Byline: Mass. Lawyers Weekly Staff
Where a defendant who pleaded guilty to conspiring to possess and distribute 40 grams or more of fentanyl was sentenced to 204 months in prison, his sentence should be affirmed despite his argument that the lower court erred by imposing an obstruction of justice enhancement and denying him credit for acceptance of responsibility.
"The government first received a tip in 2014 that a man named 'Tony' later found to be the defendant was running a drug trafficking organization in Nashua, New Hampshire and Lawrence, Massachusetts. In 2015 and 2016, the government monitored six controlled purchases of fentanyl between the defendant and two confidential sources. At his change-of-plea hearing, the defendant admitted to taking part in four of these sales, which together involved 49.4 grams of fentanyl.
"When the defendant was arrested, in April 2017, he refused to provide his name. He then claimed, at all times up to and through his sentencing, to be Juan Garcia from Bayamn, Puerto Rico. The defendant's fingerprints, however, were linked to a man named Alejandro Villar Dume from Bani, Dominican Republic, who had been processed by Dominican authorities in 2010. The defendant's ex-girlfriend and Dume's cousin both identified the defendant as Dume, not Garcia, and several other witnesses confirmed that the defendant was from the Dominican Republic, not Puerto Rico.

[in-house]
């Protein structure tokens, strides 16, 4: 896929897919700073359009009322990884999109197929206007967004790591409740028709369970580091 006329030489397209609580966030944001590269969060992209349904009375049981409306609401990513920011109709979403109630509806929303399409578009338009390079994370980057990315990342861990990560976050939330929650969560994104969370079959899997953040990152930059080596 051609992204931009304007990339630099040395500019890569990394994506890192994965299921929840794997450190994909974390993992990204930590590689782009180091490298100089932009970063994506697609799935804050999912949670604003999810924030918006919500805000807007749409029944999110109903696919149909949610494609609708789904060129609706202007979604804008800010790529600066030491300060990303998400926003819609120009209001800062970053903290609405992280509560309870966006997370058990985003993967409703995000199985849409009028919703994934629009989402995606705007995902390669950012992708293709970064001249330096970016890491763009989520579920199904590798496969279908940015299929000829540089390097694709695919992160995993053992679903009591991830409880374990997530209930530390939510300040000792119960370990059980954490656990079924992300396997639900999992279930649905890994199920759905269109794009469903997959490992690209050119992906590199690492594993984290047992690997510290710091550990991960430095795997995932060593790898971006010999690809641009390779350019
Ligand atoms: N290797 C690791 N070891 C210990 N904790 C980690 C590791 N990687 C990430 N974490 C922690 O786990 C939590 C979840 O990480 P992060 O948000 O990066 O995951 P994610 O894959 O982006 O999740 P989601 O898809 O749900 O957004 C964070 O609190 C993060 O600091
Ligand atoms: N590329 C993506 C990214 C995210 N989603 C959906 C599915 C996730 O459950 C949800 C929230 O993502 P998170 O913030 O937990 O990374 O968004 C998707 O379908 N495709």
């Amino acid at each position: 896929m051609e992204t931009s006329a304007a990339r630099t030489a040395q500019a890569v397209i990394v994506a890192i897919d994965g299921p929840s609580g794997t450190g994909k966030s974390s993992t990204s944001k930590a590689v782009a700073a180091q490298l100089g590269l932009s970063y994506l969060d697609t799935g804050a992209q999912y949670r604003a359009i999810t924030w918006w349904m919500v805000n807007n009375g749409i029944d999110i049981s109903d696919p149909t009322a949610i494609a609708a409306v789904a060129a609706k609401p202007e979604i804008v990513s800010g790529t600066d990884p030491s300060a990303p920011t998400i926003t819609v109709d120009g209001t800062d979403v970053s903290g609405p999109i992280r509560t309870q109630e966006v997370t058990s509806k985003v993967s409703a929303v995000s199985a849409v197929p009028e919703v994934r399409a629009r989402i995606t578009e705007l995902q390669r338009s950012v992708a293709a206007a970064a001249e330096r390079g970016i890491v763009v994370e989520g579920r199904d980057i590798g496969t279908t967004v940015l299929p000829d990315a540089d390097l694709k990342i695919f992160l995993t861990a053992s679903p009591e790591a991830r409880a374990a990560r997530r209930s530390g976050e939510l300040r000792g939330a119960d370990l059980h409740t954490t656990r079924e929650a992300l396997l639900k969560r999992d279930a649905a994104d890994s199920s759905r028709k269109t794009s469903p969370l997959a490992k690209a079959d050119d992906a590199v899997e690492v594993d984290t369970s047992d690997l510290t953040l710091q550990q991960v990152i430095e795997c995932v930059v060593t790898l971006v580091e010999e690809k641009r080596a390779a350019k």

"The government also uncovered evidence that the date of birth, place of birth, parentage, and social security number that the defendant provided belonged to a man named Juan Ramon Garcia Fuentes. The photographs associated with Fuentes' Puerto Rico driver's license and passport application did not match the defendant, and Fuentes' brother told authorities that the defendant was not Fuentes.
"The defendant refused to discuss his life before age twelve with the probation and pre-trial services officer, and some of the information that he gave about his personal history after that age did not check out. The pre-sentence investigation report ('PSR') concluded that the defendant 'had not been truthful about his identity,' and recommended that he receive a two-level obstruction-of-justice enhancement under Guideline 3C1.1 and no credit for acceptance of responsibility under Guideline 3E1.1, despite his guilty plea. The PSR further determined that the defendant qualified as a career offender under Guideline 4B1.1(b)(2) because he had previously been...